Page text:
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5 Shocking Revelations About the Downfall of Foreign Correspondents and Canard [UPDATED]

“Ballsacks” and Darth Vader sweaters are somehow both involved

foreign correspondents
The saga continues
Amy McCarthy is a staff writer at, focusing on pop culture, policy and labor, and only the weirdest online trends.

Just when it looks like the dramatic saga behind the chaos at Treadsack Restaurants, the ownership group behind Bernadine’s, Hunky Dory Tavern, Johnny’s Gold Brick, Down House, and the now-shuttered Foreign Correspondents, can’t get any juicier, new details into the organization’s tumult just keep coming.

After the closure of Foreign Correspondents last year, it soon became clear that there was more to that closure than just a lack of profitability, including allegations of financial fraud, massive tax bills, and questionable management choices. Now, the Houston Press’ Craig Malisow has uncovered a host of pretty explosive revelations about the struggling restaurant group, and none of them are good.

The full report is definitely worth a read, but these five key moments really highlight the dysfunction and drama that have allegedly plagued Treadsack restaurants since its inception, ranging from terrible management practices to a truly ridiculous inspiration for the company’s logo.

Treadsack owner Chris Cusack told restaurant employees they were getting canned while wearing a Darth Vader Christmas sweater.

Allegedly, Cusack was going to let Foreign Correspondents close without providing any notice to its employees, but that “didn’t sit right” with business partner Benjy Mason, who urged Cusack to let the waitstaff down gently. According to a line cook, though, Cusack showed up in an eerily ironic Christmas sweater emblazoned with Star Wars villain Darth Vader. “Because, hey, like, dress up for this,” the employee told the Press. “Take this seriously. You’re telling us we’re out of jobs. The least you could do is wear a fucking button-up.”

Down House almost shuttered in the midst of the drama

Facing upwards of $1.2 million in state and federal tax liens, popular neighborhood spot Down House was “perilously close” to closing its doors as Treadsack allegedly continued to hemorrhage money to keep Foreign Correspondents, Hunky Dory, and the group’s other restaurants open. Things apparently got so bad at one point that Treadsack actually bounced a $58 check to a liquor store.

The group’s logo design is apparently inspired by a scrotum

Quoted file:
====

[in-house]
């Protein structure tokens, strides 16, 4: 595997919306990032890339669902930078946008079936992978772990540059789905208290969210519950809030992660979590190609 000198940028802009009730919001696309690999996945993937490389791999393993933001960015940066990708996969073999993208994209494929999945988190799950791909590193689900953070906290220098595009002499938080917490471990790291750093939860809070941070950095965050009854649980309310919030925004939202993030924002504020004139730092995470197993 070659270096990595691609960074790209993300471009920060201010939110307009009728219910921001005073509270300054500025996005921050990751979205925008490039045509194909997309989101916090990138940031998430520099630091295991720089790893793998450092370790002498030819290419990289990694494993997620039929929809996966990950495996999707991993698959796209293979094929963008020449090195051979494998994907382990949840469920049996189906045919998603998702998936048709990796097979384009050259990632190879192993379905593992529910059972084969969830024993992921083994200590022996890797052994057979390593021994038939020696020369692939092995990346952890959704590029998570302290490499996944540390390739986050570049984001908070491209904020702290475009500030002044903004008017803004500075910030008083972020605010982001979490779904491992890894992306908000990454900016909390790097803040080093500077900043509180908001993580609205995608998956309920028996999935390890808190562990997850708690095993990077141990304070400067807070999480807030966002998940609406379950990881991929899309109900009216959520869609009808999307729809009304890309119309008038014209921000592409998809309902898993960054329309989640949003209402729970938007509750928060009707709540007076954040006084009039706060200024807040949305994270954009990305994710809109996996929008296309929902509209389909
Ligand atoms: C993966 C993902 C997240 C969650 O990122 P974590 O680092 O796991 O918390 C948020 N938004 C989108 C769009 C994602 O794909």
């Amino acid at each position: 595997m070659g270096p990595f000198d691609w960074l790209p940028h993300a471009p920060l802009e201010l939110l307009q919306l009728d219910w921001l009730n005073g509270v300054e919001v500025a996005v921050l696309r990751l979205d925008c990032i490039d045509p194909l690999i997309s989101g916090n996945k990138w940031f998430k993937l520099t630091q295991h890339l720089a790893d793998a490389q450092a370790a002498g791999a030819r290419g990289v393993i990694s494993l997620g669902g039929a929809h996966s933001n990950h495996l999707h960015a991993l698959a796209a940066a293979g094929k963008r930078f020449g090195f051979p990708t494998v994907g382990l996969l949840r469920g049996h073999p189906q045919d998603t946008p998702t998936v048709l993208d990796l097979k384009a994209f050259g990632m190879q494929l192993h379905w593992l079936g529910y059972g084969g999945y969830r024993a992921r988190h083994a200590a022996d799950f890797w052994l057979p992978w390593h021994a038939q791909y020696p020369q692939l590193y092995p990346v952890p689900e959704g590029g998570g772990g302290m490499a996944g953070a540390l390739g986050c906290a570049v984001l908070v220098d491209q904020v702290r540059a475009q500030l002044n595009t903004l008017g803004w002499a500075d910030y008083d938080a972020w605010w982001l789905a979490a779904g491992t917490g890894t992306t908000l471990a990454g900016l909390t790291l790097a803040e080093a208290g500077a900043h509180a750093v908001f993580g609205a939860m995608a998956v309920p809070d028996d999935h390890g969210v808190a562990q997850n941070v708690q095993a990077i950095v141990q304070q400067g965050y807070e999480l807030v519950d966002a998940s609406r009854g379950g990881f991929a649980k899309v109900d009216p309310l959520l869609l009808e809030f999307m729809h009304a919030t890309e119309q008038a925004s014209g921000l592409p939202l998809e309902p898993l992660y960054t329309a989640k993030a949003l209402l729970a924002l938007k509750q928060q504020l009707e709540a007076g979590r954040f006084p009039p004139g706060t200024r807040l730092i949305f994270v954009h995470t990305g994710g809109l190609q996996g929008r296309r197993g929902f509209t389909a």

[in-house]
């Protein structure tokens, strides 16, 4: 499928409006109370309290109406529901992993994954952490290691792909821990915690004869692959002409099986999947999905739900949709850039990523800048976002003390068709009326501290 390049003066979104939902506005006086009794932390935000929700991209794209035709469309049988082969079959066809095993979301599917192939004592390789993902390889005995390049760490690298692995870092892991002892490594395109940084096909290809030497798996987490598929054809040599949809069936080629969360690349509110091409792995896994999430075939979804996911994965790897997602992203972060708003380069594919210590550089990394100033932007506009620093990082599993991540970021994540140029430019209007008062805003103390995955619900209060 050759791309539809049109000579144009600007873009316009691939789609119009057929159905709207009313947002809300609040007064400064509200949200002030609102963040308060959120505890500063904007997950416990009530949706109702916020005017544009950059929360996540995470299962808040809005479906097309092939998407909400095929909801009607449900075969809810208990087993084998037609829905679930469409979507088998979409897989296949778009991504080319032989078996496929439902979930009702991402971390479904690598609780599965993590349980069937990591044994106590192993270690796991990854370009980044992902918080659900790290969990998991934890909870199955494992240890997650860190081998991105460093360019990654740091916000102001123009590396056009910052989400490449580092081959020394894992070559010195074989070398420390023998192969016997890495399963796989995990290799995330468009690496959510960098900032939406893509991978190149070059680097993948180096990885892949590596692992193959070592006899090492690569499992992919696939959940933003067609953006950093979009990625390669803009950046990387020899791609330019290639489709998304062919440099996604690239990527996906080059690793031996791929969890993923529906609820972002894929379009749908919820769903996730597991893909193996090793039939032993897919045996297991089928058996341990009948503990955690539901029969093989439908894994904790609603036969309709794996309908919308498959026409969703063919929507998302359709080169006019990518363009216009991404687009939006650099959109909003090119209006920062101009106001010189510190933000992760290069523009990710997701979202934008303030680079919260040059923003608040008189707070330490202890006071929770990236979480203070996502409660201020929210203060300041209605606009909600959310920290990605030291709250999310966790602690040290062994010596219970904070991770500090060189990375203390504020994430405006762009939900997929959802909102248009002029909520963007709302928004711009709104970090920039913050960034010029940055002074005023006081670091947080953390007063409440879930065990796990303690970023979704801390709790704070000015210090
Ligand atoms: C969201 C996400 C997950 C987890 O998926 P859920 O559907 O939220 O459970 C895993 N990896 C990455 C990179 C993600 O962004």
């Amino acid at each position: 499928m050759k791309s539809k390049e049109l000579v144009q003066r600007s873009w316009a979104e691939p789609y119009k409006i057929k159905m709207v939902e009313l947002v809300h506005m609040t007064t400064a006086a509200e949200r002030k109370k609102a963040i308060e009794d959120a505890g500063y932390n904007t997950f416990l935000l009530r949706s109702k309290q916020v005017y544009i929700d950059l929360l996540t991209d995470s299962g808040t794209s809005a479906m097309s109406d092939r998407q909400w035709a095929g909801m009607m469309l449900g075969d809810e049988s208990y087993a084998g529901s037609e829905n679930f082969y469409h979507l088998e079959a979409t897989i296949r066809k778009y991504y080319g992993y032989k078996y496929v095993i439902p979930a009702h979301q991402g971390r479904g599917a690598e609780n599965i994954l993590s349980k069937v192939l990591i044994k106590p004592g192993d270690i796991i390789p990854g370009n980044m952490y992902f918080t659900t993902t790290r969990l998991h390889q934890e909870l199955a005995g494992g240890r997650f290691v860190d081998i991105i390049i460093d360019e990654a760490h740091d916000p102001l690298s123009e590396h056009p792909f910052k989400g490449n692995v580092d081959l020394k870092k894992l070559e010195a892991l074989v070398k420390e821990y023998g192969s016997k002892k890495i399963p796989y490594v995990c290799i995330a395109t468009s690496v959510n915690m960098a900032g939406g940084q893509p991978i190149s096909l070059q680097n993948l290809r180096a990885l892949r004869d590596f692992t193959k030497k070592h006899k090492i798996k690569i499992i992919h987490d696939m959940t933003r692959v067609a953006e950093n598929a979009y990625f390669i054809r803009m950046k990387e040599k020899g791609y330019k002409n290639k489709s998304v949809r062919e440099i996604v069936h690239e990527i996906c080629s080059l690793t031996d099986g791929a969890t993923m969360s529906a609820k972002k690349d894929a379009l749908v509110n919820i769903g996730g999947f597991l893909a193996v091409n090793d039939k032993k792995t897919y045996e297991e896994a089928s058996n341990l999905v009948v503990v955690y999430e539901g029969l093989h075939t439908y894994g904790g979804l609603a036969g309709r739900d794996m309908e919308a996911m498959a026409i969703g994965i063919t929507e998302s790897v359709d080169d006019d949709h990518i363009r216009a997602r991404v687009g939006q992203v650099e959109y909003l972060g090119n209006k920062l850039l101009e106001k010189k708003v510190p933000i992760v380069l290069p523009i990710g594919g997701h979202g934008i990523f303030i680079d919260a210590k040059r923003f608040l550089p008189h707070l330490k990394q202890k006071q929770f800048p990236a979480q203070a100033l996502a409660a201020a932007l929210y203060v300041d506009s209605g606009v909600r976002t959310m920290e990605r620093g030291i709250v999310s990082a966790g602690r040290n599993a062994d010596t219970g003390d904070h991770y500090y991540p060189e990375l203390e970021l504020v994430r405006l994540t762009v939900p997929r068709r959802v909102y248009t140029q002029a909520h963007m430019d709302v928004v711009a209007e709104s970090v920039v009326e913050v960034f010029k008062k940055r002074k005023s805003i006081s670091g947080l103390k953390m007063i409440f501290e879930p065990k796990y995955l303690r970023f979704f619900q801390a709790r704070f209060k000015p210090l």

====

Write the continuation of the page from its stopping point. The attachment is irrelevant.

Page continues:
You probably haven’t read too much into the Treadsack logo — two intertwined circles with parallel lines running through — but it is apparently an insight into the way the once-scrappy restaurant group viewed their place in Houston’s restaurant scene. “It’s a ball-sack getting ran over by a truck,” says former manager Forrest DeSpain. “That’s the kind of guy that Joey [Treadway] is. He would think that’s hilarious, and that he’s playing this joke on the entire city of Houston, to call it ‘Treadsack.’”

Not convinced? Take a peek:

Screengrab via Treadsack

Employees say Treadsack employed "Kremlinesque" nondisclosure agreements to keep them quiet

According to the report, Treadsack employees at Foreign Correspondents and other restaurants were required to sign a “strict nondisclosure agreement that prohibited them from divulging any company information to a third party,” which Malisow says prevented them from making it known that paychecks were bouncing “throughout the Treadsack empire.” Some former employees told the Press that the paycheck issues were so egregious that banks stopped accepting their paychecks altogether.

Treadsack offered some restaurant employees health insurance after being hired, but that allegedly didn’t last for long. According to one employee, restaurant staff continued to pay for health insurance for “five pay periods” after their policies had been cancelled. The Press also obtained records that show that Treadsack had been dropped from its health insurance carrier United Healthcare for failure to pay for premiums.

Notably, Malisow also makes a point of calling out Houston’s “overly fawning” food media (including CultureMap’s Eric Sandler, whom he describes as a Treadsack “fanboy”) for being too afraid to sacrifice a scoop to report on the behind-the-scenes drama. Whether or not that is true, it doesn’t look like Treadsack’s public and private woes are going anywhere any time soon.

UPDATE, 1:32 p.m.: Treadsack’s Chris Cusack responded to Eater’s request for comment on whether or not any employees are still owed wages, saying that “everyone who has ever worked for me has been paid in full” in a brief email statement. He also denied the Press’ allegation that employees had paid for health insurance while the company was without coverage.

Cusack declined to comment on whether or not Treadsack has outstanding debts with the IRS or the Texas Comptroller of Public Accounts, nor did he address how these ongoing financial woes will impact the company’s other restaurant.